“The last two years, it has really been thriving on Oahu,” he said, “but we can see it happening on Maui and here on the Big Island. Numbers are up, people are getting involved all over, it’s a great thing to see.”
Alexis Tanguro, 9, started it all in an opening developmental bout against Sera Varize in a match up of two 80-and-under keiki. No winners were announced, scores were not kept in the 1-minute rounds, but at the end, the coach in her corner was beaming.
“She was so excited,” said Hanna Tanguro, serving as coach and mother for Alexis, “she had a great time in there and she did pretty well for her first time.”
Hanna and her husband, who did not make the trip, have a boxing club — H.R. Boxing — on Oahu and said the sport is great for “mainly self-confidence and just belief in yourself. Of course, knowing how to defend yourself can always come in handy, too,” she said.
At 110 pounds, Traiden Labrador Espinosa of the Eastside Boxing Club, in just his second bout, won a narrow decision over Jonah Kai Villiarimo Jr. of the Yeshua Club.
“This was really good,” Espinosa said moments after the decision. “I was a little nervous, no doubt, but I was listening to my coach, he always knows what’s best.
“My goal is to be the best as I can at this,” he said, “and I don’t know what that is, I only know I have learned a little bit and I have a lot more to learn. This makes me just want to train harder, to work harder and see if I can be the best of the best.”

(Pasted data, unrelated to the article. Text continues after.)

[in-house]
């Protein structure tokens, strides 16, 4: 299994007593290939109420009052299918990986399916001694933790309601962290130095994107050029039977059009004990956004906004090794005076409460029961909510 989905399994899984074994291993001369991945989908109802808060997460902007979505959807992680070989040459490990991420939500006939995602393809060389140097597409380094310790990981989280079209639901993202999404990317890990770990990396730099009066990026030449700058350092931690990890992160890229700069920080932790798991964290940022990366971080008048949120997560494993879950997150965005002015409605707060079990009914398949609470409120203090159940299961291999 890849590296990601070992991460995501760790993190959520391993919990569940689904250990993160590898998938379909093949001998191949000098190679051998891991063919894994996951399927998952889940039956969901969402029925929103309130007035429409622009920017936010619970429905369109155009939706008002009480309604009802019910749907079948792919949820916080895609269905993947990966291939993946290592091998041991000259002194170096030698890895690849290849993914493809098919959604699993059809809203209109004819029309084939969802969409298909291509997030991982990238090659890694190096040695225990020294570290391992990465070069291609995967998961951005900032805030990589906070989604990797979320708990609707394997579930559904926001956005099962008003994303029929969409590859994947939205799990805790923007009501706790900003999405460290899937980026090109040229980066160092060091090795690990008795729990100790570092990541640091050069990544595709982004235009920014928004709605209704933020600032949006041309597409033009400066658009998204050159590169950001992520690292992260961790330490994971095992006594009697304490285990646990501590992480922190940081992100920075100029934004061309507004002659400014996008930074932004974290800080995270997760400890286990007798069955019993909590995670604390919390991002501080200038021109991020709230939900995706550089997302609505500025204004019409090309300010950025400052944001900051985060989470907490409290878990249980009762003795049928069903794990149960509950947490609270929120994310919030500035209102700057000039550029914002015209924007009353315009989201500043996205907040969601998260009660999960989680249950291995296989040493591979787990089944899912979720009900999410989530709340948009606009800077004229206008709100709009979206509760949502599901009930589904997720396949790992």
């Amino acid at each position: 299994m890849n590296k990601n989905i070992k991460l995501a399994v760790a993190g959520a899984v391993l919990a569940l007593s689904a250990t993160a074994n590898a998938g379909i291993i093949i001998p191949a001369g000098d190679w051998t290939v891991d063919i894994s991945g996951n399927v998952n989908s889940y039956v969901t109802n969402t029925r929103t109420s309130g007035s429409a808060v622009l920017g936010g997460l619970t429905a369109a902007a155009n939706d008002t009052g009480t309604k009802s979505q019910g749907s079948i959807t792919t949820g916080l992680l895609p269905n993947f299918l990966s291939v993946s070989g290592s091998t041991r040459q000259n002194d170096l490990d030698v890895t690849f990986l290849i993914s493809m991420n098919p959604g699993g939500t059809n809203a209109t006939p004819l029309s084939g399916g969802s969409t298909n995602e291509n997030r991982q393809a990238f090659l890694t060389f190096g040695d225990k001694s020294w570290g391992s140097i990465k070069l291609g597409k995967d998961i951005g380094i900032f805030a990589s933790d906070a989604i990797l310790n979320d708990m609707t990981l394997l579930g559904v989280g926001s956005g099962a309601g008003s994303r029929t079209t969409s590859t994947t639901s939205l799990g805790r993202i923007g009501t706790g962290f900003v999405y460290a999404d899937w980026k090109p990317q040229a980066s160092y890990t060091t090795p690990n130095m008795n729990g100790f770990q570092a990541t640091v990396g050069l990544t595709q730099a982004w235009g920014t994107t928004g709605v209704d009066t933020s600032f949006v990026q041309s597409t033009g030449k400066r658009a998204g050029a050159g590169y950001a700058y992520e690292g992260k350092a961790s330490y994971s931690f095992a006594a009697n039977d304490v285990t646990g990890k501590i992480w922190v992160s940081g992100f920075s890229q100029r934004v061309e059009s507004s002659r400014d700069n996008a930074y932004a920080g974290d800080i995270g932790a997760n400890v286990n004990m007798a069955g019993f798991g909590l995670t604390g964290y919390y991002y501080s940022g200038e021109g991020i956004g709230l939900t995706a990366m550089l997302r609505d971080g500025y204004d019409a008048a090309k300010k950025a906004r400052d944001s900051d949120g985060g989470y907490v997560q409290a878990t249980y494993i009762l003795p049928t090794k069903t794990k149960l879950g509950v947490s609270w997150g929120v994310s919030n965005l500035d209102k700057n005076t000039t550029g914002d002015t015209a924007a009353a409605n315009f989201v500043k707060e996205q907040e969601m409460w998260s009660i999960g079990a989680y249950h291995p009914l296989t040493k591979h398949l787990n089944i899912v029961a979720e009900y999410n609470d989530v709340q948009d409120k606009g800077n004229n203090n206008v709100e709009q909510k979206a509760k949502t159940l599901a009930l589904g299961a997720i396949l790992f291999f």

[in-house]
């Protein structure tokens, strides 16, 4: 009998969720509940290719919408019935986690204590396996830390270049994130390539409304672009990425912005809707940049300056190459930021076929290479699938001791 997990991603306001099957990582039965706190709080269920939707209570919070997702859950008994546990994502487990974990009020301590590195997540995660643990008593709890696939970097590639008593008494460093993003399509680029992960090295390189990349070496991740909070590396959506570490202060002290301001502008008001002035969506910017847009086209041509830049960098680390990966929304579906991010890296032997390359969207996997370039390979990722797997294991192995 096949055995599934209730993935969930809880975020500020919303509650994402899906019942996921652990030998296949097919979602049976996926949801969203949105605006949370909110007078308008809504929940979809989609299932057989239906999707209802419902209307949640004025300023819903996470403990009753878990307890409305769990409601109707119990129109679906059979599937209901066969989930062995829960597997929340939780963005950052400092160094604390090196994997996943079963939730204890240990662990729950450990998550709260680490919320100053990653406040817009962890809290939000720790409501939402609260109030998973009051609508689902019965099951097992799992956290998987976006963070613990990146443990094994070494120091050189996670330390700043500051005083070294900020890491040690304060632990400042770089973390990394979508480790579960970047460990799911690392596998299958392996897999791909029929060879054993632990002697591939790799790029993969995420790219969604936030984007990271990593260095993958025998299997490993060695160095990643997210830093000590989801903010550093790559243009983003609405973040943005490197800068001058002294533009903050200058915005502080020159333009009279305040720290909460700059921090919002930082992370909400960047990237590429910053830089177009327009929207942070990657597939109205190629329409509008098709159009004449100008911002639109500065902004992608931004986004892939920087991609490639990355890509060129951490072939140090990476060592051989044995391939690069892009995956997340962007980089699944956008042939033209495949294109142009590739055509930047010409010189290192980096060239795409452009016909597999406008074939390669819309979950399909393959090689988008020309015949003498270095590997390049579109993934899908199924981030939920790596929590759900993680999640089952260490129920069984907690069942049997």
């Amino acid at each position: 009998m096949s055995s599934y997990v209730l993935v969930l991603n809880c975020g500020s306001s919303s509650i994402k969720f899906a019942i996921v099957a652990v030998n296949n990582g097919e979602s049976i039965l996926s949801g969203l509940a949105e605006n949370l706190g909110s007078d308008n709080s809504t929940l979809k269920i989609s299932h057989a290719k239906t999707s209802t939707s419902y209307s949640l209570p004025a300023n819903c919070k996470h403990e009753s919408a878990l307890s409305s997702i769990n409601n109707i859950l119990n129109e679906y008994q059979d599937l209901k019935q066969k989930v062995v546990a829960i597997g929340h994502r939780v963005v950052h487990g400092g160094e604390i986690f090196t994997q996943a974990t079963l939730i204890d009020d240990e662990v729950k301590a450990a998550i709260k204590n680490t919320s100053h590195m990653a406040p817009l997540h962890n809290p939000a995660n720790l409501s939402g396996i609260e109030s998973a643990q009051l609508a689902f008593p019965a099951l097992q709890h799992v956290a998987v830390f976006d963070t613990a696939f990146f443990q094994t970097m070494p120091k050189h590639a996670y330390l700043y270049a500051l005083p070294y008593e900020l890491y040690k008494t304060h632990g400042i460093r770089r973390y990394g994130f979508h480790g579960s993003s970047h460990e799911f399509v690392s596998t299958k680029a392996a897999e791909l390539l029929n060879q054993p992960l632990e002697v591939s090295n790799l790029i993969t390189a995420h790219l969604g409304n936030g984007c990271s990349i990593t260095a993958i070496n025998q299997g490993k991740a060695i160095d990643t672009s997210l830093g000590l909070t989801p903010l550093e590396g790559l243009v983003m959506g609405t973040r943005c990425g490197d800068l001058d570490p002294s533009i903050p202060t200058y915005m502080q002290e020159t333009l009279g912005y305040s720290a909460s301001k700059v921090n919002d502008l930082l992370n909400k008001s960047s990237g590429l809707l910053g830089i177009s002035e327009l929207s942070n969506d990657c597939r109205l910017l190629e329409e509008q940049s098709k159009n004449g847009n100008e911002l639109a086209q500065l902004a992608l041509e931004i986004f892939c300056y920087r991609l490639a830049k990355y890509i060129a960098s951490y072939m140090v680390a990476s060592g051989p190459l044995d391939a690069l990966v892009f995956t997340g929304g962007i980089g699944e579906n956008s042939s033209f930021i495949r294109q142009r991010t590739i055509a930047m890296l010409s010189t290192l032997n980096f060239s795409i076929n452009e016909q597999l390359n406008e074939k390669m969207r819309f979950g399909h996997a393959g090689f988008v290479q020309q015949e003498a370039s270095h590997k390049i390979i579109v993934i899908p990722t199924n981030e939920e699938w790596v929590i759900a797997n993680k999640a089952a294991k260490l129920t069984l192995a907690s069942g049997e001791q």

His coach, Joe Hawthorne, said Espinosa “really listens and tries to do what he’s being told and that’s very important for a youngster just getting started. He’s off to a good start.”
Things are starting up in Mountain View, as well, where Pat Pavao has made the first steps to organize the Mountain View Boxing Club. Pavao has had his 13 year-old son Richard (109-pound division) and two friends, learning the basics in Pat’s garage under the tutelage of former boxer Aleka Rincon, while they search for a more serviceable training space. They got their club sanctioned and made the other necessary requirements to join the show at the last minute.
Then, Saturday night, Pat watched his son climb in the ring for the first time. Richard was tentative at first, seemingly unsure of his left hand so he kept circling to get in position to throw the right jab. His left hand was shy, but the right kept him active and he clearly landed the harder punches, winning the bout.
When Richard’s hand was raised in victory by referee Perry Harada, Pat broke into a jubilant smile, clutching his chest in relief.
“I’m a wreck,” he said. “He wanted to do this, and I’m definitely supportive, but wow, that’s a nervous time watching your kid in there for the first time.”
A little less nervous knowing he has a first-time winner, and that nobody expects another Ali, anytime soon.
But for these young people getting their first looks at the sweet science, just climbing in the ring and giving it all they had was its own victory.
–BART WRIGHT Hawaii Tribune-Herald